Early evolutionary analyses of animal cognition and behaviour by Darwin and subsequent researchers were highly integrative in their approach to mechanisms and functions across all species, including humans. Early in the twentieth century, however, evolutionary biology diverged from psychology, with the former mostly neglecting cognition and the latter being largely removed from animal natural history, ecology and evolution. In the past few decades, there has been a growing appreciation for the need to integrate the two diverged bodies of literatures to understand mechanisms and functions of information processing and decision-making in animals. The aim of this symposium is to increase dialogue among researchers with different scientific backgrounds and knowledge of distinct, relevant data from the past. This dialogue will help direct much-needed future research that combines mechanistic and functional approaches to enhance our knowledge of the evolution of animal cognition and the effects of cognition on animal ecology and evolution.
Network Ecology: The interplay of network structure and function Organizers: Mark Dale (Department of Ecosystem Science and Management, University of Northern British Columbia) and Marie-Josée Fortin (Department of Ecology and Evolutionary Biology, University of Toronto)
This symposium focuses on how the relationship between the structure and the functional dynamics networks is of paramount to gain insights into ecological processes in a changing world. Indeed, there is a reciprocal interplay between the network topology/structure and how it affects the network function and subsequent dynamics, stressing the importance of modeling feedback effects in ecological networks. First, conceptual and analytical issues that are needed to model ecological networks will be presented. Then, through a series of case studies, we will illustrate how network theory can be applied to a wide range of ecological networks.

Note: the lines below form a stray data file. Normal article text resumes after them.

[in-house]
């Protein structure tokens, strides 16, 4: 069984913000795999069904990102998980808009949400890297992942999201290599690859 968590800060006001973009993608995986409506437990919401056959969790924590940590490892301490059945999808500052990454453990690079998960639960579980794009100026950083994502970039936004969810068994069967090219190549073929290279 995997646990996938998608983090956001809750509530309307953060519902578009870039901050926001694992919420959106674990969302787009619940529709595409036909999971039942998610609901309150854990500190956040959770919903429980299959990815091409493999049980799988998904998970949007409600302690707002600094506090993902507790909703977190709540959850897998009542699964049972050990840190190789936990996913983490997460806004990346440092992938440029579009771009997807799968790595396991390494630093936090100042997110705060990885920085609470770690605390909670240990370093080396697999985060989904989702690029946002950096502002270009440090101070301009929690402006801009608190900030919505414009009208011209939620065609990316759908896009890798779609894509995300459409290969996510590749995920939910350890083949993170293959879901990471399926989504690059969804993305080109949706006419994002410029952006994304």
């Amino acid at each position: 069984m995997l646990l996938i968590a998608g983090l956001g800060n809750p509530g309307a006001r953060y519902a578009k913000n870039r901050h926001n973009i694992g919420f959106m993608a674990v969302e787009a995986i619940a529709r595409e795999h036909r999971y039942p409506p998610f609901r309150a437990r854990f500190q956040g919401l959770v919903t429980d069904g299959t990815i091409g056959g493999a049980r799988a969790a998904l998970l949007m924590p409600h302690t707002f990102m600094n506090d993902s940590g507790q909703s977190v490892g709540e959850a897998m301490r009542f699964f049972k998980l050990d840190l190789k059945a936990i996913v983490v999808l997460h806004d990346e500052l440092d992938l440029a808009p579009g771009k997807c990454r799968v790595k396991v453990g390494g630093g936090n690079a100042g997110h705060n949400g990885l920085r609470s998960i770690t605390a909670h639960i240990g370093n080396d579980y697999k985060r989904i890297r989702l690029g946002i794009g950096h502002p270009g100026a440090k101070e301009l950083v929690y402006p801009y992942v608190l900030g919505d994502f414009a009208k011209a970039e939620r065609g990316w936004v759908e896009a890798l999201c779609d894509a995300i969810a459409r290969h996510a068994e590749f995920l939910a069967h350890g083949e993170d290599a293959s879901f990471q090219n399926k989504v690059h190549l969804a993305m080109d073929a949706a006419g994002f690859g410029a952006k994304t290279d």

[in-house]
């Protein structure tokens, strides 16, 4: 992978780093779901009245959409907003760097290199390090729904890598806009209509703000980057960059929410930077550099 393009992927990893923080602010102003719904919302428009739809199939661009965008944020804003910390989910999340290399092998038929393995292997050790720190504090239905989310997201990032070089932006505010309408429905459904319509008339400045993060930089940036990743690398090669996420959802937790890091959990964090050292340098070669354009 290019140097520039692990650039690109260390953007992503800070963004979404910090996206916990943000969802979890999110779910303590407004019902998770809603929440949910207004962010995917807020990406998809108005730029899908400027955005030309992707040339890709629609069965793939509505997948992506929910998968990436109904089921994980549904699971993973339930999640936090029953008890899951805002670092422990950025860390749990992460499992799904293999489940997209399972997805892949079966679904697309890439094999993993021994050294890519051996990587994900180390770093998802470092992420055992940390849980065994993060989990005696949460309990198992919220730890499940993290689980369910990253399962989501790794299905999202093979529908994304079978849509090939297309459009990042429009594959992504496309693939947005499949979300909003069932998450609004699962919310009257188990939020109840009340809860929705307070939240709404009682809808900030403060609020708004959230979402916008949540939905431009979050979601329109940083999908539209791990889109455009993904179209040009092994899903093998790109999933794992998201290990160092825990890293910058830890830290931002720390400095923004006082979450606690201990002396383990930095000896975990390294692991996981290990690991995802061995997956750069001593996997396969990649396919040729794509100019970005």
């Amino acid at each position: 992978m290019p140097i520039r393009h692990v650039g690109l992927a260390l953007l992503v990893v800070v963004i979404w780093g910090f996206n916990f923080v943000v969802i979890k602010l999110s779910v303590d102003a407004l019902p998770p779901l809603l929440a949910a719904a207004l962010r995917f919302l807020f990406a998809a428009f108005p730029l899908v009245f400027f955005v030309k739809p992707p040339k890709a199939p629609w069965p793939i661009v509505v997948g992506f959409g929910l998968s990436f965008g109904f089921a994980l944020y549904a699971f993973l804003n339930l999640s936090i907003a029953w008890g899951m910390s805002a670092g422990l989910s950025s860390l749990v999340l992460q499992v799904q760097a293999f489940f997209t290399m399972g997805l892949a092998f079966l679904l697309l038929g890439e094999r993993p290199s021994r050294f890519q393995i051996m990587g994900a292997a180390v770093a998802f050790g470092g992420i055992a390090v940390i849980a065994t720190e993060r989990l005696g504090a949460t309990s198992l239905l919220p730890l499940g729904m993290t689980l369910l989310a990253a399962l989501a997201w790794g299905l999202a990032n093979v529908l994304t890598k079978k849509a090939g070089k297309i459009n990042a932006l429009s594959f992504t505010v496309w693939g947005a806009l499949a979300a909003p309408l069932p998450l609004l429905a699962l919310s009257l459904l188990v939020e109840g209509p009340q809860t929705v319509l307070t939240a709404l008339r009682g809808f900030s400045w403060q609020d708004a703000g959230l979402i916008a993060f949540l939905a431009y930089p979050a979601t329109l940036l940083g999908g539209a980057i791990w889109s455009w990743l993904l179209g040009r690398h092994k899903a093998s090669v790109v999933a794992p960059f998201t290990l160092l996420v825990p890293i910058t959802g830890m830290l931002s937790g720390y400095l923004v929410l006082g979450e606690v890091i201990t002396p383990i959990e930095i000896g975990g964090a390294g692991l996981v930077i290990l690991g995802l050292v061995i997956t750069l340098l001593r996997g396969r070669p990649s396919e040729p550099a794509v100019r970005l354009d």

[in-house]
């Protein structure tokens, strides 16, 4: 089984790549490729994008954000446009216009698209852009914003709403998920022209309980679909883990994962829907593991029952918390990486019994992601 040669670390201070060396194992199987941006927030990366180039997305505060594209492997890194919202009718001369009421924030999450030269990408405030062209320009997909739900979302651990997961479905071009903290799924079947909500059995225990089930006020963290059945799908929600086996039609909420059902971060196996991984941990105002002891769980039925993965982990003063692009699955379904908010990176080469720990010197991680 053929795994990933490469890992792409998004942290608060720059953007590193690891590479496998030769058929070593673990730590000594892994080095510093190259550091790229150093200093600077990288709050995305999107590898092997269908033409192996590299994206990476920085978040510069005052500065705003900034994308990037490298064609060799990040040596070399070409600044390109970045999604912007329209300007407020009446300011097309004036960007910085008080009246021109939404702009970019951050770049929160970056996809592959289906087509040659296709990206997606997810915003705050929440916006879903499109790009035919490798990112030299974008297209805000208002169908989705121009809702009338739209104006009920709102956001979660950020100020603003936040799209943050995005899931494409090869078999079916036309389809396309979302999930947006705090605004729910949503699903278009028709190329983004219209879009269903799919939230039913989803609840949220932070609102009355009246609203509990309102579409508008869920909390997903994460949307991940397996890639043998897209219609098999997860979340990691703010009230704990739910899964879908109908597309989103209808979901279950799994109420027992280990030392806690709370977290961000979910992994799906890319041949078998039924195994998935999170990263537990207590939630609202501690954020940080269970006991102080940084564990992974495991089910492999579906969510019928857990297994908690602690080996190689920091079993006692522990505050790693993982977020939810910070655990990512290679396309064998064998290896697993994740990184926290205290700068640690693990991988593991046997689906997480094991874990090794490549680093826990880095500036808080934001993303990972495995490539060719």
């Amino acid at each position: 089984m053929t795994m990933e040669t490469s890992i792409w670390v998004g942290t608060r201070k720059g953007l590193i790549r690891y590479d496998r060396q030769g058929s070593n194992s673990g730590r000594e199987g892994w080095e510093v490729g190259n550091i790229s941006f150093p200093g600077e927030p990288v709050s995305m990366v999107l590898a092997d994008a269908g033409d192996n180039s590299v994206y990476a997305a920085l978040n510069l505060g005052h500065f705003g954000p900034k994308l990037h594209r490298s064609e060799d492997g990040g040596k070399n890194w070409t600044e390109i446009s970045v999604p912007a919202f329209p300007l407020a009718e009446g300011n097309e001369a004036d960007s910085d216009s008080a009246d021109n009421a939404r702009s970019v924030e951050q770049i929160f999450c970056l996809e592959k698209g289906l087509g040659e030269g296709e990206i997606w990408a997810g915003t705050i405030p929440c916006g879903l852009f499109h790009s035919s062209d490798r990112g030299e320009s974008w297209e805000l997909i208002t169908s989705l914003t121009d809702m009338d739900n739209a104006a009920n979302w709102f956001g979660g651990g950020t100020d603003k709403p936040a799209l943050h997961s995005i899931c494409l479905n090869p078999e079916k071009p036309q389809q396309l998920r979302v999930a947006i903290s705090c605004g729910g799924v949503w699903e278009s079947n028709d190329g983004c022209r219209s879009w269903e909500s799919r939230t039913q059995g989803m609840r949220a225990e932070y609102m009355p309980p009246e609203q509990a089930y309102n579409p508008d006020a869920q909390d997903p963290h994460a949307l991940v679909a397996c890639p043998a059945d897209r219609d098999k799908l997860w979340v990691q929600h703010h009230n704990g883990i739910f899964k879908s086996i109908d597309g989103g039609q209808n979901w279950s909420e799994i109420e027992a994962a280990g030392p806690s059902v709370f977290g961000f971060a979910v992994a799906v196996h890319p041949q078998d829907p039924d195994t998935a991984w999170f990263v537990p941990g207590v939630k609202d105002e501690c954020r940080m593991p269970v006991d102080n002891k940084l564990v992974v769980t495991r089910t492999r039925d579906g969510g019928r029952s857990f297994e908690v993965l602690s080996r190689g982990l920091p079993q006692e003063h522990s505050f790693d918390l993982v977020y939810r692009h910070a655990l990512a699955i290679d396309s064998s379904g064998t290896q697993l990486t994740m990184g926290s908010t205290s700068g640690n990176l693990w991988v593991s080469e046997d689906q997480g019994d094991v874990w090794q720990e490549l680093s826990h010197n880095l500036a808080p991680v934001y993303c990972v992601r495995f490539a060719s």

Integrative approaches in deep time phylogenetics, macroevolution and paleobiology Organizers: Tiago R. Simões, Department of Organismic and Evolutionary Biology, Museum of Comparative Zoology, Harvard University, Cambridge, MA 02138, USA. Oksana Vernygora, Department of Biological Sciences, University of Alberta, Edmonton, Alberta T6G 2E9, Canada.
The last decade of research in organismal evolution has been marked by the increasing availability and size of morphological and molecular data, as well as new analytical approaches enabling the incorporation of different data types. As a result, comprehensive research programs in evolutionary biology now enable the incorporation of fossils and with several dimensions from extant organisms to answer long-standing problems in macroevolution. The main goal of this symposium is to bring together evolutionary biologists from various fields (phylogenetics, evo-devo, biomechanics and macroevolution) who use a broad array of new tools to extract data from fossil and extant organisms to investigate evolutionary patterns and processes across deep time scales. We hope to show the new face of macroevolutionary research and palaeobiology and promote further collaboration among all fields of evolution biology.
Putting whole genome sequences to work for conservation Organizers: Dr. Evelyn Jensen, Yale University; Dr. Rebecca Taylor, Trent University; Dr. Namrata Barai, CGEn
Whole genome sequences are becoming more widely available for non-model organisms, partly due to efforts such as the CanSeq150 project. This symposium brings together a diverse group of speakers to present on how these new whole genome datasets are being used to address issues in conservation for a range of taxa, from conifers to caribou to cougars. Join us to discuss the insights being gained in to inbreeding depression, selection, local adaptation, and demographic history.